Lockdown hit South Africa on 26 March 2020, so effectively my fellow South Africans and I have almost been in lockdown for a year. It’s easier now than it was a year ago, because I’ve learned to accept things I can’t change.
The first three weeks were the toughest. Because I live alone, it was even worse. I had nobody in the house with me, and my neighbours were nowhere to be seen. I craved company and so I had a daily video chat with my parents and friends, but it’s not the same as human contact.
Another thing that happened during those first few days, to be honest is, I don’t know if I showered or brushed my teeth for the first few days. I had no reason to get out of bed, so I slept most of the days away. I remember having to go to the shop for groceries one day. Having to get dressed and start the car seemed like an insurmountable task. Driving along the empty streets, I felt like a criminal. It was eerie. I was scared. I had a strong urge to withdraw from my online interactions, but instead decided to keep a lockdown diary on my blog. It gave me a goal for each day.
As the hard lockdown continued I thought I’d catch up on my ever-growing to-be-read-pile. Before lockdown I was a voracious reader, but now I struggle to get through a novel. I wondered if I was the only one experiencing this, but I’ve heard on various forums that it isn’t the case.
I joined the baking wagon during lockdown, but unlike many people who baked banana bread, I baked Amish apple and cinnamon loaves. Turning each one out onto the cooling rack gave me a sense of accomplishment. I began experimenting in my small kitchen with other things too and discovered that even though I only have two plates and a small oven, I can make some stellar dishes.
As lockdown relaxed, I was able to resume work, remotely. It was at this juncture that I realised how big an impact my job has on my day-to-day life. Knowing my logins would be monitored, I began taking myself more seriously again. Admittedly there were days when I wore pajamas to work, and others I got dressed and styled my hair, even though I knew nobody would see me.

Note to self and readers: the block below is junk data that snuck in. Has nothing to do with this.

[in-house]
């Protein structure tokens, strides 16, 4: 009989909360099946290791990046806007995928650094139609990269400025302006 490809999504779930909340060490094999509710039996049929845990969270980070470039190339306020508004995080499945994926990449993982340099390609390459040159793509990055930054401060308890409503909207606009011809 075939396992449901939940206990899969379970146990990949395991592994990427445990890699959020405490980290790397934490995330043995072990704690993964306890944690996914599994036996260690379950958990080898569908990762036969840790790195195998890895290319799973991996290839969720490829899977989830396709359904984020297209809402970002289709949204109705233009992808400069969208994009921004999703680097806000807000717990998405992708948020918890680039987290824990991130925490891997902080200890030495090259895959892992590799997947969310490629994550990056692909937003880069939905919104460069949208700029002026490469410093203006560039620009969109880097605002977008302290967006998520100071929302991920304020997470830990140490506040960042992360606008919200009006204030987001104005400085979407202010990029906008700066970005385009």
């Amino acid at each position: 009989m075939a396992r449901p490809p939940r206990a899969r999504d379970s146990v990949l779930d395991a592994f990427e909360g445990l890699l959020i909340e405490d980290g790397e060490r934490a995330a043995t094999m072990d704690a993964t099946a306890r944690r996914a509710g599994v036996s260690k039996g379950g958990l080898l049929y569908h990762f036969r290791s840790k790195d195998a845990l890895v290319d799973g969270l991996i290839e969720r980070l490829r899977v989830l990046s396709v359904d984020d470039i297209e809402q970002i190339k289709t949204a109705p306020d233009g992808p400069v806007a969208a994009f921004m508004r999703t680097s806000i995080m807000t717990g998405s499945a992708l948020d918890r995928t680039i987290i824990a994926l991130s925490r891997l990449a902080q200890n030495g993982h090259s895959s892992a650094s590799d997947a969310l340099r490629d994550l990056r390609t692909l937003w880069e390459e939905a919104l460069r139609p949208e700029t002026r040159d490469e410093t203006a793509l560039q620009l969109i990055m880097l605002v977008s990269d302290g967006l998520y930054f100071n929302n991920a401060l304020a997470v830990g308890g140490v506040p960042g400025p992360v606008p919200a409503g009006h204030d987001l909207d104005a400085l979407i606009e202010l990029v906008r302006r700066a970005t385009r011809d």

Later, as lockdown relaxed even more, I went to see some close friends and my parents; aware of, and practicing all the safety protocols as far as possible. There was solace in the familiarity of it all, but still, I have a deep knowing within myself that nothing will be the way it was pre-Coronavirus.
Just this past weekend I had to drive over 30 miles to see a walk-in doctor because I don’t have medical insurance. The consultation was for a backache that had been plaguing me for ten days. Upon examination, it turned out that I was running a fever of 38.6 Degrees Celsius (101.4 Fahrenheit) and my oxygen levels were below normal. Although the doctor didn’t instruct me to go for the test, I did, feeling it was the responsible thing to do. The twenty-four hours it took for the lab results felt like a lifetime. I was anxious and I couldn’t sleep, despite the heavy medication I’d been prescribed for my back. It was tough to quieten the voices in my head. Fortunately, the results were negative.
Everyone will experience lockdown differently. As someone who has lived with depression for more than twelve years, my advice is not to be too hard on yourself, but at the same time knowing your triggers and getting help before you spiral. Take things one day at a time.
A bit about Priscilla:
Priscilla is a regular 40-something South African with extensive qualifications in Import and Export management and is currently employed as a Marketing Assistant for the largest producer of ostrich leather in the world. She also possesses certification in the fields of proofreading and copy-editing. Her biggest aspiration is to one day travel far and wide and share her stories.
All photos contained within this blog are Priscilla’s own, unless otherwise specified, and may not be used without prior permission.